Reports On Silent Infections Suggest Officials Have Been ‘Off The Mark By Huge, Huge Numbers’ In Total Counts
When a community can actually be fully tested, officials are finding extremely high numbers of asymptomatic cases. The results suggest that far more people have had the virus than the official numbers show. But does that mean they have immunity? The science is still dicey on that question.
The Associated Press:
Reports Suggest Many Have Had Coronavirus With No Symptoms
A flood of new research suggests that far more people have had the coronavirus without any symptoms, fueling hope that it will turn out to be much less lethal than originally feared. While that’s clearly good news, it also means it’s impossible to know who around you may be contagious. That complicates decisions about returning to work, school and normal life. In the last week, reports of silent infections have come from a homeless shelter in Boston, a U.S. Navy aircraft carrier, pregnant women at a New York hospital, several European countries and California. (Marchione, 4/20)
The Wall Street Journal:
Does Covid-19 Infection Equal Immunity?
As the ranks of Covid-19 survivors swell, scientists are racing to understand how well they resist reinfection—and just how long that hard-won immunity might last. So far, most medical researchers who have studied coronaviruses related to the pathogen that causes Covid-19—including SARS, MERS and the common cold—are confident that people who do recover gain some immunity to SARS-CoV-2, based on preliminary studies and case reports of the new virus. They don’t know yet whether that protection will last a few months, a few years or a lifetime. (Hotz, 4/19)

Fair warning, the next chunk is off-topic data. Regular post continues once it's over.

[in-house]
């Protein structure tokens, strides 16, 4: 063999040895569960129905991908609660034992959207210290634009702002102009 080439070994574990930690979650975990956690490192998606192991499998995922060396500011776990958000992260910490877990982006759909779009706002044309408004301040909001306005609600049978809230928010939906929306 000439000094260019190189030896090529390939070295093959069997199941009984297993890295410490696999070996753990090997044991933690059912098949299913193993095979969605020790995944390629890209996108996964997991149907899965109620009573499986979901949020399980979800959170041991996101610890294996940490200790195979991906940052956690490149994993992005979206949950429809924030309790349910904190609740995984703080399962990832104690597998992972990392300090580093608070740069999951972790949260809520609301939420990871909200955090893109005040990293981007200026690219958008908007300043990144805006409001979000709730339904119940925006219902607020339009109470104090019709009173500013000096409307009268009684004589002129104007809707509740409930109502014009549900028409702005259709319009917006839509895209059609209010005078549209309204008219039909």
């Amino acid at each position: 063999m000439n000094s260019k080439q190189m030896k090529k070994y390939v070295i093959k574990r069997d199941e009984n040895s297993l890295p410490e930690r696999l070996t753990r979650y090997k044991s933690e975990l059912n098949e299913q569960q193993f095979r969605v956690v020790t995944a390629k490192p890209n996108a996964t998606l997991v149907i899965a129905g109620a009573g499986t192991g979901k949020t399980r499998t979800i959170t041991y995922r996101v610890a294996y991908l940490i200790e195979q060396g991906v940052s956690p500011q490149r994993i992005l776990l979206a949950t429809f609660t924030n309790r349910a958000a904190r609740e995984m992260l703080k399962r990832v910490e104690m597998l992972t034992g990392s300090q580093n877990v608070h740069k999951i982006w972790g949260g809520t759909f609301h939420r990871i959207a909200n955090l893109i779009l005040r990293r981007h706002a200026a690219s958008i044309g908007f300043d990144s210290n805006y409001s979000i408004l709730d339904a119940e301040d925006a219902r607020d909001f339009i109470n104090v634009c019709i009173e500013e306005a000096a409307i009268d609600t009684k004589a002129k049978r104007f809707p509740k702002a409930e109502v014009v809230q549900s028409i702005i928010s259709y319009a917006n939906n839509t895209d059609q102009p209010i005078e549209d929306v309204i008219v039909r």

Everything We Know About Coronavirus Immunity, And Plenty We Still Don't
People who think they’ve been exposed to the novel coronavirus are clamoring for antibody tests — blood screens that can detect who has previously been infected and, the hope is, signal who is protected from another case of Covid-19. But as the tests roll out, some experts are trying to inject a bit of restraint into the excitement that the results of these tests could, for example, clear people to get back to work. Some antibody tests have not been validated, they warn. Even those that have been can still provide false results. (Joseph, 4/20)
What Plasma Donations Could Mean For The Hardest-Hit COVID-19 Patients
The son of a retired New York state investigator hopes the experimental treatment of convalescent plasma will help his father, who has been in the hospital for more than two weeks battling the coronavirus. Danny Fernandez's son, Zachary Fernandez, and ex-wife, Yesenia Fernandez, put out a plea on Friday asking for coronavirus survivors to donate blood for an antibody test for the coronavirus. (Carrega, 4/18)